All About them Aztecs

Last post we talked about the Mayans, but what about the other famous civilization from Mexico? Well, grab a glass of fermented agave nectar and crank up Neil Young’s ballad of Cortez the Killer because we’re talking about the Aztecs.

Ancient Aztecs were a group of super tough warriors that arrived in central Mexico at about the year 1325 AD. They received a vision from one of their gods that said they should search the country until they found an eagle perched on a cactus eating a snake. Once they reached present-day Mexico City, they saw this sight and decided to build the city of Tenochtitlán. By the way, the eagle and snake thing? That’s on the Mexican flag today.

An eagle fighting a snake outside the Anthropology Museum.
A Diego Rivera mural in the National Palace shows what Tenochtitlán looked like. In the foreground is a busy market and in the background is the city as it used to be: on a series of islands in a lake.

The Aztecs filled the power vacuum left by the Mayans and eventually took over much of Mesoamerica. They were fierce warriors and spent most of their time capturing new cities, extracting taxes and tribute, and sacrificing people to the gods.

The Aztecs discovered some of the cities that were abandoned by the Mayans and other cultures. These cities and sites had been left alone for hundreds of years and the forests had reclaimed some of them. When the Aztecs found the ancient temples they basically freaked out and thought that the gods created them because they were so amazing.

One of those cities is Teotihuacán. No one really knows who created that city but the Aztecs took it over and added some temples of their own, such as the Temple of the Feathered Serpent.

The view of Teotihuacán from atop the Temple of the Moon. Here you can see the Avenue of the Dead in the middle and the Temple of the Sun on the left.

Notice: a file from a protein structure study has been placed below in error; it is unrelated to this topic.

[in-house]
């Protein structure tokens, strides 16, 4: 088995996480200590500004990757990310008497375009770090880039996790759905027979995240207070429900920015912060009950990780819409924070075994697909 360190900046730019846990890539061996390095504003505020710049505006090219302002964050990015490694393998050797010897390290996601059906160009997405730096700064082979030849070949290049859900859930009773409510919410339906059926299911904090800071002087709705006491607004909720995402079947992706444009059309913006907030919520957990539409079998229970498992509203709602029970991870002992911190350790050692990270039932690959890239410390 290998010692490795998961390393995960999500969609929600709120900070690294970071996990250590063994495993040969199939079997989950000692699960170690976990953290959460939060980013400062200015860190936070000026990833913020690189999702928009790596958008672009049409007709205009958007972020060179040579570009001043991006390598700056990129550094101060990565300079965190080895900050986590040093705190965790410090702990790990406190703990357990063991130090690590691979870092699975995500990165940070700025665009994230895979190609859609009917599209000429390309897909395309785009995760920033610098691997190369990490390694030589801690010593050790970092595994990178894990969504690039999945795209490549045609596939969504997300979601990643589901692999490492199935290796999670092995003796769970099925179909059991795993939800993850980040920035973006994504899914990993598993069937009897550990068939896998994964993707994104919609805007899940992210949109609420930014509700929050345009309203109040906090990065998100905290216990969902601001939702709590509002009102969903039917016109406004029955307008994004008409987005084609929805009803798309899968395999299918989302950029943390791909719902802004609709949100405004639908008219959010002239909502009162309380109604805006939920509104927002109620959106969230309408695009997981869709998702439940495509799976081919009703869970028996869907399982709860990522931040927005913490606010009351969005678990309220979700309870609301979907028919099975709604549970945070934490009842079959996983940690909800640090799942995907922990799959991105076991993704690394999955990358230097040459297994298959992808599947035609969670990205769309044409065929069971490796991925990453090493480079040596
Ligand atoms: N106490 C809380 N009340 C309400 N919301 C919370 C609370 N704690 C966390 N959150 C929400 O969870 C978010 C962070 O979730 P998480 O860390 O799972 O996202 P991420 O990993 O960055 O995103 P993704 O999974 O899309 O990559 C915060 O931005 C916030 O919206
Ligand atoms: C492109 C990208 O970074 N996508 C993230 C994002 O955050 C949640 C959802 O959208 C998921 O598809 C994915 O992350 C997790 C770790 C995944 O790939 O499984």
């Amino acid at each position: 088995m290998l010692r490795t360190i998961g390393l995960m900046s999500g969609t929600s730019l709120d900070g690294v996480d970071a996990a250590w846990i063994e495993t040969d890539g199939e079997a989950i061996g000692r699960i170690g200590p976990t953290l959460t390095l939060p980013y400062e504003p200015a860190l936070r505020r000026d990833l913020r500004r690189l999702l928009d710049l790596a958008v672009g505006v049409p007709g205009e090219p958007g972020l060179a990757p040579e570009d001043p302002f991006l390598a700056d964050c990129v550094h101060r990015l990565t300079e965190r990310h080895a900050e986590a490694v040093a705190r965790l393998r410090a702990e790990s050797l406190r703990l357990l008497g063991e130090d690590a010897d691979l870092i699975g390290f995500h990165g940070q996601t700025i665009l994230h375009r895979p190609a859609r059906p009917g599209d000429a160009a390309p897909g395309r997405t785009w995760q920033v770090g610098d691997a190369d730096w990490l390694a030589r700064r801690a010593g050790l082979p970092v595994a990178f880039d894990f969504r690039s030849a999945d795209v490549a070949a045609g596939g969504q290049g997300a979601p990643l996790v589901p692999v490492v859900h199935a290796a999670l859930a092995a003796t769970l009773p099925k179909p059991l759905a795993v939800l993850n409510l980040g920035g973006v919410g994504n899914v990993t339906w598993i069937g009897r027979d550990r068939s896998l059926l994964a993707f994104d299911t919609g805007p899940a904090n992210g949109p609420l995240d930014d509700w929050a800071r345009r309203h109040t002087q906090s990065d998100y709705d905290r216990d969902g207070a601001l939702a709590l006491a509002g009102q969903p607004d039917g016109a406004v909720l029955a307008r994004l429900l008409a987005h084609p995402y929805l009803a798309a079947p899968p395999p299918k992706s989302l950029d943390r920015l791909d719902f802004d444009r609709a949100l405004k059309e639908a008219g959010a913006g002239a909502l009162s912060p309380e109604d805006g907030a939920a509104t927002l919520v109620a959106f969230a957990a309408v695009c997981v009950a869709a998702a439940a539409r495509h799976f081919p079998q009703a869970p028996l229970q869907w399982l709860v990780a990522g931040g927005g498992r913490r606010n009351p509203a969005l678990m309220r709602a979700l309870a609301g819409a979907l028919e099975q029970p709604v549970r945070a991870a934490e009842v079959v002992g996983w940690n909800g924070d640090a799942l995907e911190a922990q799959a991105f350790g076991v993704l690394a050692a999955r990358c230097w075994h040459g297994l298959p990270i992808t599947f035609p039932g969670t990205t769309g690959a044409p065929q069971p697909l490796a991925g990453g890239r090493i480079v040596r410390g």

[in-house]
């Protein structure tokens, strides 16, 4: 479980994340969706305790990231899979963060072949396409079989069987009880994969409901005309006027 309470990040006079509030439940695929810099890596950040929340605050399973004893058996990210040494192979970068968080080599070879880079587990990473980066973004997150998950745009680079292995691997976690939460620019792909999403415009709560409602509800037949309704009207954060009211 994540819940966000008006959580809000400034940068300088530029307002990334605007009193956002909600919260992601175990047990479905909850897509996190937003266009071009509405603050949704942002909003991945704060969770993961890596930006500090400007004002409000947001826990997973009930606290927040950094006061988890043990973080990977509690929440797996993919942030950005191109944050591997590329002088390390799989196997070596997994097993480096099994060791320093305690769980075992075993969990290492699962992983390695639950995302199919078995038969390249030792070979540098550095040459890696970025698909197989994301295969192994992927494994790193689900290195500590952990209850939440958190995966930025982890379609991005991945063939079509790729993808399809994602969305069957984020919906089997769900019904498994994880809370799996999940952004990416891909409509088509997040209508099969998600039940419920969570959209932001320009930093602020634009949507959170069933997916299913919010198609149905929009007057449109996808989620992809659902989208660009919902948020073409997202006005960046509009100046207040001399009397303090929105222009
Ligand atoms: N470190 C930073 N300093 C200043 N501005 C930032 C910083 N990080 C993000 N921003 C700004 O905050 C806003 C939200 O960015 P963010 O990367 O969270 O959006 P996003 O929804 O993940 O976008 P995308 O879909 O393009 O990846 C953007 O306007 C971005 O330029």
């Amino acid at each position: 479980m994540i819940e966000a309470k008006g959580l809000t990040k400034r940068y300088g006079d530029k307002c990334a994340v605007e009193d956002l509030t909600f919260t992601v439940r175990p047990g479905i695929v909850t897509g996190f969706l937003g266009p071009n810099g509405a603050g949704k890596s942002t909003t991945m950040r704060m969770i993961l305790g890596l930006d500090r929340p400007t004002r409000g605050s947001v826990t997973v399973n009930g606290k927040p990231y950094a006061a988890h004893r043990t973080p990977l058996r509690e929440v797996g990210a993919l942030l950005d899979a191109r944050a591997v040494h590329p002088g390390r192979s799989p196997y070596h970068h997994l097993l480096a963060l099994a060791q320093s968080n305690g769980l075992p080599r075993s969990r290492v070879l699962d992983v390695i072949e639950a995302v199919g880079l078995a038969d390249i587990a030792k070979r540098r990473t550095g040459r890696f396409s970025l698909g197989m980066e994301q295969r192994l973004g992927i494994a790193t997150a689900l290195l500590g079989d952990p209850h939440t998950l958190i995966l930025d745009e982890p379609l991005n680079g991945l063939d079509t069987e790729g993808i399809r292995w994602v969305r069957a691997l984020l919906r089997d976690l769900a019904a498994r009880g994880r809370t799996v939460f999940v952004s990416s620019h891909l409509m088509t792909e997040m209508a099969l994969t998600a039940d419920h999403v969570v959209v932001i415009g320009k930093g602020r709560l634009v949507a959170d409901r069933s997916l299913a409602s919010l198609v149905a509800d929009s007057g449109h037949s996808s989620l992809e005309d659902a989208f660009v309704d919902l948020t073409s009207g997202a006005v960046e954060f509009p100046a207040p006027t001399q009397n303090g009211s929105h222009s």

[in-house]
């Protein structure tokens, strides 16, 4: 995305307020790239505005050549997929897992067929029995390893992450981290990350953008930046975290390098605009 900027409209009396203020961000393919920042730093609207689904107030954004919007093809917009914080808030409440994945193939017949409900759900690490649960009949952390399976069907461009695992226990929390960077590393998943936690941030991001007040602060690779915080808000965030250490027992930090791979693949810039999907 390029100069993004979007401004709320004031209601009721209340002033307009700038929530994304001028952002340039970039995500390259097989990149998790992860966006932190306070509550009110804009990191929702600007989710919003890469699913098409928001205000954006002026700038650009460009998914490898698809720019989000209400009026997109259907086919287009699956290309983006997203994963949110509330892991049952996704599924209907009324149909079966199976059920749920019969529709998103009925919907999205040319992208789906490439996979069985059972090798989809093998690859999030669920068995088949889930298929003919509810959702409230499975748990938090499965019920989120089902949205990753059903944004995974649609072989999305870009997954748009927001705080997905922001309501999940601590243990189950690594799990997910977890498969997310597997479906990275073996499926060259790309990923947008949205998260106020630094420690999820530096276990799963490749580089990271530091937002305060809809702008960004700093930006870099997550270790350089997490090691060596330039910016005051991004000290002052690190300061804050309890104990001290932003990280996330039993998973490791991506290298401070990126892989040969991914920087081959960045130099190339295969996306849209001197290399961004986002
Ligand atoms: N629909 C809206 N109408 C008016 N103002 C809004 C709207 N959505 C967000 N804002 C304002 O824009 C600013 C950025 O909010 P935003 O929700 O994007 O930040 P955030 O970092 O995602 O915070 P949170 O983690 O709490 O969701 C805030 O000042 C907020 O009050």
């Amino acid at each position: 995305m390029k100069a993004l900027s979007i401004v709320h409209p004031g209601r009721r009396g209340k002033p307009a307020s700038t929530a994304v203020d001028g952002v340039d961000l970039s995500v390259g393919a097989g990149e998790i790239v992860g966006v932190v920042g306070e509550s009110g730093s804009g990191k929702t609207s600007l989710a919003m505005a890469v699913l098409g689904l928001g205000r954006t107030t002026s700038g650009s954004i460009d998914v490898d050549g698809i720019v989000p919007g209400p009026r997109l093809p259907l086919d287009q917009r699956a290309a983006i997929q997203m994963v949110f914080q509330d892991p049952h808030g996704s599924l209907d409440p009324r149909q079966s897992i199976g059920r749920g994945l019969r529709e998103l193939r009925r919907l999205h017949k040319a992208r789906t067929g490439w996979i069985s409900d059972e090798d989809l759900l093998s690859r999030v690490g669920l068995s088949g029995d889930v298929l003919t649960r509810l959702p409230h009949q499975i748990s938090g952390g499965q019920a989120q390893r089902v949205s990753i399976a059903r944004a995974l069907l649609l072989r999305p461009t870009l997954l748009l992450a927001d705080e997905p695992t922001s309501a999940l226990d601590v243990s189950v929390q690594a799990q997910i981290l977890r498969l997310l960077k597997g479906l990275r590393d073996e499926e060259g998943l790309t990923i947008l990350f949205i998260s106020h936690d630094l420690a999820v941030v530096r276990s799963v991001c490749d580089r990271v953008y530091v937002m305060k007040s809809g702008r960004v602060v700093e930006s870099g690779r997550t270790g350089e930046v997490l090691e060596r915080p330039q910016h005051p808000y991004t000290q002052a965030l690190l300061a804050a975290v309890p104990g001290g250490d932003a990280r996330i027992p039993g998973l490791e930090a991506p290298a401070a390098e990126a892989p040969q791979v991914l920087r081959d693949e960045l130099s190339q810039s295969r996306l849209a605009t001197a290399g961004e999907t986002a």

The Temple of the Sun is so massive that the Aztecs thought the gods must have made it. For you Bostonians, its almost three times the height of Beacon Hill!

Things were going well for the Aztecs until the year 1521 when the Spaniards arrived in Mexico.  Led by Hernán Cortés, the Spaniards were bent on finding gold and getting rich. The leader of the Aztecs made two grave mistakes at this point. First, he thought the Europeans were gods and invited them to the capital city. And second, since the Aztecs had long oppressed the other cultures in the area, those other cultures decided to team up with the Spanish to overthrow the Aztecs. History shows that wasn’t really a good choice.

Well, we all know what happened next. Cortés and his men arrived in the capital city, killed everyone and burned the place to the ground. Then they destroyed many of the Aztec and Mayan temples, built churches with the stones, and converted the survivors to Christianity. The moral of the story: never trust a conquistador.

Trying out some Aztec style at the Anthropology Museum. If you haven’t gotten the hint by now, let me just tell you that you should go to that museum!

One interesting note is that in a fair fight the Aztecs might have actually beat the Spanish. Their key mistakes were inviting Cortés to the capital city and allowing the other people in Mexico to ally with the Spanish. What would the New World have been like if the native people had driven back the Europeans? I wonder how history would have played out.

Even though the Spanish conquered the region, the Aztecs, like the Mayans, survived and their culture is still alive today. About 3 million Mexicans identify as Aztec and they have a big presence in Mexico City.

Traditional Aztec dance in Coyocan, Mexico City. This huge group gets together to dance every Sunday. This is not a tourist attraction collecting money but their own weekly cultural event.

Mexico has a long, rich, and complicated history and this is just one part of it. But understanding this is one key to understanding the country today. People here are very proud of their Aztec, Mayan, and Zapotec cultures (just to name a few). Not everyone in the country speaks the same language or shares the same history. We like to think of Mexicans as one people and Mexico as one nation, but that isn’t the case at all.

In America we like to call ourselves a cultural mixing pot. But I think of Mexico as a big bowl of pozole, the Aztec soup made of corn, squash flowers, and vegetables. Each ingredient retains its own taste and texture, its own identity, but then floats around the soup bouncing into the other ingredients. From a distance it’s just one bowl, though up close it’s anything but.

And now I want some pozole. Mmmm….

Pozole is an ancient stew made with local ingredients like maiz and squash flowers.

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